The announcement on Instagram said that Bezos would fund “scientists, activists and NGOs” and that Bezos is focusing solely on charitable giving, rather than for-profit investments. But some advocates feel that the real way to solve the climate crisis is through electing different people to Washington — or at least by pressuring politicians to take different actions once they’re in office. Bezos himself has grown more comfortable with political donations. While that’s not how people traditionally think of “charity,” it could make Bezos into a political megadonor depending on how he defines his terms.

Australia has 17 million Facebook users — and just seven dedicated fact checkers. They’ve completed 220 fact checks on Facebook since April 2019 — about one check every one and a half days on average. (Cameron Wilson / BuzzFeed)

Drama is unfolding in the Instagram knitting community after a woman named a yarn collection after terms she deemed “social justice warrior lingo.” The move was part of a collaboration with a YouTube channel called Unsafe Space, which is dedicated to ridiculing and criticizing actions of so-called social justice warriors. (Tanya Chen / BuzzFeed)

Twitter acquired Chroma Labs, a seven-person startup that was founded by former Facebook and Instagram employees for building photo and video-editing features. The company is joining Twitter to “give people more creative ways to express themselves in conversations,” according to Twitter’s head of product. (Kurt Wagner / Bloomberg)

The phrase “Twitter isn’t real life” has gained traction among elites. But that’s not true, argues this columnist. In an obvious sense, it’s a real-world platform used by very real humans. And it also has tangible impacts. (I’m with Charlie here!) (Charlie Warzel / The New York Times)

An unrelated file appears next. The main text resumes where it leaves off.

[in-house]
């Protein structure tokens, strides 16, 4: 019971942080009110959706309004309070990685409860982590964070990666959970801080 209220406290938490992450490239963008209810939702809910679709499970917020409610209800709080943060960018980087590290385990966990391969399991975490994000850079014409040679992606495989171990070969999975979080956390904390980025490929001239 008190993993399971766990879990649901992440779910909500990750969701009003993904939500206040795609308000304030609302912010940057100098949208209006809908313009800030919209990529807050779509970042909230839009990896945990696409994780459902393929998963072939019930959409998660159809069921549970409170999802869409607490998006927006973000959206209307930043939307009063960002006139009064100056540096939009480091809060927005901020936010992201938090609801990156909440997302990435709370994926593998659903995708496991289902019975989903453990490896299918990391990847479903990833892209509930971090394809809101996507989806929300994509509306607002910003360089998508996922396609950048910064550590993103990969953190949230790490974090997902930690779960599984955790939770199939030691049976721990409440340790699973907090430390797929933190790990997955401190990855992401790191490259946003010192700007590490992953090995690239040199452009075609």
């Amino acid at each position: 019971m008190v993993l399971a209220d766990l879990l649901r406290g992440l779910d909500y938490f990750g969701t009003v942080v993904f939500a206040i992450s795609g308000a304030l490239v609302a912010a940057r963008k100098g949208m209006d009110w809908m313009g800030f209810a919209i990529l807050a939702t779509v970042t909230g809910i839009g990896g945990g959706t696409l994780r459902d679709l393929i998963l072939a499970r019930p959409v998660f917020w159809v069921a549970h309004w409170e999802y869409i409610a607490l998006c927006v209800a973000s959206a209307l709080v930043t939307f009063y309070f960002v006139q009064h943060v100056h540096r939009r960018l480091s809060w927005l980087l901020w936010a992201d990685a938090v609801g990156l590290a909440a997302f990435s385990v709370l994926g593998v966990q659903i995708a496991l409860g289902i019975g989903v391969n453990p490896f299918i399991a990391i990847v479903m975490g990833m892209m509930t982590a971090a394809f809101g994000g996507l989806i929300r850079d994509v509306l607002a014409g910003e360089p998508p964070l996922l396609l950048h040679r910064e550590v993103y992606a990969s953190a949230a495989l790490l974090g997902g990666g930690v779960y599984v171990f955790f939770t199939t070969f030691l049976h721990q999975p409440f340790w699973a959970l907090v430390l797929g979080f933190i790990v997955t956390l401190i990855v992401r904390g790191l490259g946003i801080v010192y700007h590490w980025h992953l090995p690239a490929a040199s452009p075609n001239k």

Here are the people on Google’s policy team tasked with helping the company navigate the tricky regulatory waters of various government probes. The team reorganized last year to group people around policy issues and along business lines, rather than by geographic location. Note that this chart doesn’t contain Google’s trust and safety team, which operates in a separate organization (that also reports up to Kent Walker.) (Ashley Gold / The Information)

YouTube Gaming has been rising in popularity, but new data suggests the platform has a serious problem with scammers, cheat-makers, and bots. In January, all seven of the most-watched YouTube Gaming channels were recorded videos advertising videogame cheats and hacks. (Cecilia D’Anastasio / Wired)

Chronic illness influencers say they’re hoping to educate and inspire people by sharing truths about what it’s like to live with longterm health issues. But trolls on Reddit continually accuse them of faking it. (Blake Montgomery / Daily Beast)

Influencers on TikTok, stressed with the pressure of having to continually product high quality content, are creating fake accounts to post whatever they want just for fun. They’re called FikFoks because of course they are. (Joseph Longo / Mel)

Here’s how to use TikTok to grow your business. Set the headline aside — this is a fascinating look into how and why videos go viral on the app. (Geneviève Patterson and Hannah Donovan / TechCrunch)

Author Robin Sloan built his family a bespoke messaging app after the one they previously used — Tapstack — went defunct. Homegrown tech — you love to see it.(Robin Sloan)

Rudy Giuliani’s typos on Twitter often turn into links for websites that don’t exist. Hackers have been buying those domain names and redirecting them to pages designed to spread malware, reports Alfred Ng at CNET:

Giuliani, who at one point was named the Trump administration’s cybersecurity czar, meant to send his followers to his website, RudyGiulianics.com, in a tweet on Sunday. Instead, his tweet put a space after Rudy, sending visitors to just Giulianics.com. […]

The fake website, Giulianics.com, was registered on Jan. 31, and redirects about six times, all through websites that collect tracking data on visitors, until it lands on the unsecured website looking to install adware.

Fortunately, there’s an easy fix here: never, ever click on a link from Rudy Giuliani.

Send us tips, comments, questions, and your next-generation social app pitches: casey@theverge.com and zoe@theverge.com.

This Article was first published on theverge.com